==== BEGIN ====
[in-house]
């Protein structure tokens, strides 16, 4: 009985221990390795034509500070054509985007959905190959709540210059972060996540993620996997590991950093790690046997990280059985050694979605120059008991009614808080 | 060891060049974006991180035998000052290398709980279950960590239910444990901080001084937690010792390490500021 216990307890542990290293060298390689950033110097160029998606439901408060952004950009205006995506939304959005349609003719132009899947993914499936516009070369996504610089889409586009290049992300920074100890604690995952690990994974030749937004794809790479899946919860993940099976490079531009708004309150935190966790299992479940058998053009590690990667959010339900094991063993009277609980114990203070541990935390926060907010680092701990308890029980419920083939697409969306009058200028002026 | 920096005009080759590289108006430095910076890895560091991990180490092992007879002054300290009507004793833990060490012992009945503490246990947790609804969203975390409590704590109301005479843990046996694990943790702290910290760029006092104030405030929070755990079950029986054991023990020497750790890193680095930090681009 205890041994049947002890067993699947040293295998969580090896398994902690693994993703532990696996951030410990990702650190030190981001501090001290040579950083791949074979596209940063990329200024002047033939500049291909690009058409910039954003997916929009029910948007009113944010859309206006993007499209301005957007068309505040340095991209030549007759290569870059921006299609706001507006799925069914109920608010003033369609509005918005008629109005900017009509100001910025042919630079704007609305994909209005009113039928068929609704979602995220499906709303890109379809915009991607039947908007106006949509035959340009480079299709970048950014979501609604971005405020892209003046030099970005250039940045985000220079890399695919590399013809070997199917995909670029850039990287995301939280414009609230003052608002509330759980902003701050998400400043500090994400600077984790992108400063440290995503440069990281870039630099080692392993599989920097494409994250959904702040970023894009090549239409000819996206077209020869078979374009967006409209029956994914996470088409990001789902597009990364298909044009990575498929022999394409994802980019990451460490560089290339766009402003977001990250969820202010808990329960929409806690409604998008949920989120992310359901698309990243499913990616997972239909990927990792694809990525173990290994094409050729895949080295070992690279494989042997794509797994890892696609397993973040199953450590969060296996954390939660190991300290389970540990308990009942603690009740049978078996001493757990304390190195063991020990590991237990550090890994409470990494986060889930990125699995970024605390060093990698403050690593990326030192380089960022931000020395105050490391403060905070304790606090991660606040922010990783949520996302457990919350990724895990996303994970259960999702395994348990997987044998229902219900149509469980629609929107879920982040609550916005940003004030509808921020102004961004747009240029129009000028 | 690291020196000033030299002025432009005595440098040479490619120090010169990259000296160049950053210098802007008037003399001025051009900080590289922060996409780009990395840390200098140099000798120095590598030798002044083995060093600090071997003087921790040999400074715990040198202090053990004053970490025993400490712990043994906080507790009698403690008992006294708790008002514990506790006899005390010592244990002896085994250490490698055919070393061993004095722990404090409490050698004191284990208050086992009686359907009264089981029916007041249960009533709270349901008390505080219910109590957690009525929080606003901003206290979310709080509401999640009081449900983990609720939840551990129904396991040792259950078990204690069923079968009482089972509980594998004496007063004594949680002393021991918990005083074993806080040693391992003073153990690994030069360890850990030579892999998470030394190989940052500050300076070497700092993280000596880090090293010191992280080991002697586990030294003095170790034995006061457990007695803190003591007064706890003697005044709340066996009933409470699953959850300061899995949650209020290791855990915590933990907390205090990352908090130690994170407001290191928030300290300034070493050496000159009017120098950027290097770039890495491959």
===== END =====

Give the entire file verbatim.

[in-house]
């Protein structure tokens, strides 16, 4: 009985221990390795034509500070054509985007959905190959709540210059972060996540993620996997590991950093790690046997990280059985050694979605120059008991009614808080 | 060891060049974006991180035998000052290398709980279950960590239910444990901080001084937690010792390490500021 216990307890542990290293060298390689950033110097160029998606439901408060952004950009205006995506939304959005349609003719132009899947993914499936516009070369996504610089889409586009290049992300920074100890604690995952690990994974030749937004794809790479899946919860993940099976490079531009708004309150935190966790299992479940058998053009590690990667959010339900094991063993009277609980114990203070541990935390926060907010680092701990308890029980419920083939697409969306009058200028002026 | 920096005009080759590289108006430095910076890895560091991990180490092992007879002054300290009507004793833990060490012992009945503490246990947790609804969203975390409590704590109301005479843990046996694990943790702290910290760029006092104030405030929070755990079950029986054991023990020497750790890193680095930090681009 205890041994049947002890067993699947040293295998969580090896398994902690693994993703532990696996951030410990990702650190030190981001501090001290040579950083791949074979596209940063990329200024002047033939500049291909690009058409910039954003997916929009029910948007009113944010859309206006993007499209301005957007068309505040340095991209030549007759290569870059921006299609706001507006799925069914109920608010003033369609509005918005008629109005900017009509100001910025042919630079704007609305994909209005009113039928068929609704979602995220499906709303890109379809915009991607039947908007106006949509035959340009480079299709970048950014979501609604971005405020892209003046030099970005250039940045985000220079890399695919590399013809070997199917995909670029850039990287995301939280414009609230003052608002509330759980902003701050998400400043500090994400600077984790992108400063440290995503440069990281870039630099080692392993599989920097494409994250959904702040970023894009090549239409000819996206077209020869078979374009967006409209029956994914996470088409990001789902597009990364298909044009990575498929022999394409994802980019990451460490560089290339766009402003977001990250969820202010808990329960929409806690409604998008949920989120992310359901698309990243499913990616997972239909990927990792694809990525173990290994094409050729895949080295070992690279494989042997794509797994890892696609397993973040199953450590969060296996954390939660190991300290389970540990308990009942603690009740049978078996001493757990304390190195063991020990590991237990550090890994409470990494986060889930990125699995970024605390060093990698403050690593990326030192380089960022931000020395105050490391403060905070304790606090991660606040922010990783949520996302457990919350990724895990996303994970259960999702395994348990997987044998229902219900149509469980629609929107879920982040609550916005940003004030509808921020102004961004747009240029129009000028 | 690291020196000033030299002025432009005595440098040479490619120090010169990259000296160049950053210098802007008037003399001025051009900080590289922060996409780009990395840390200098140099000798120095590598030798002044083995060093600090071997003087921790040999400074715990040198202090053990004053970490025993400490712990043994906080507790009698403690008992006294708790008002514990506790006899005390010592244990002896085994250490490698055919070393061993004095722990404090409490050698004191284990208050086992009686359907009264089981029916007041249960009533709270349901008390505080219910109590957690009525929080606003901003206290979310709080509401999640009081449900983990609720939840551990129904396991040792259950078990204690069923079968009482089972509980594998004496007063004594949680002393021991918990005083074993806080040693391992003073153990690994030069360890850990030579892999998470030394190989940052500050300076070497700092993280000596880090090293010191992280080991002697586990030294003095170790034995006061457990007695803190003591007064706890003697005044709340066996009933409470699953959850300061899995949650209020290791855990915590933990907390205090990352908090130690994170407001290191928030300290300034070493050496000159009017120098950027290097770039890495491959």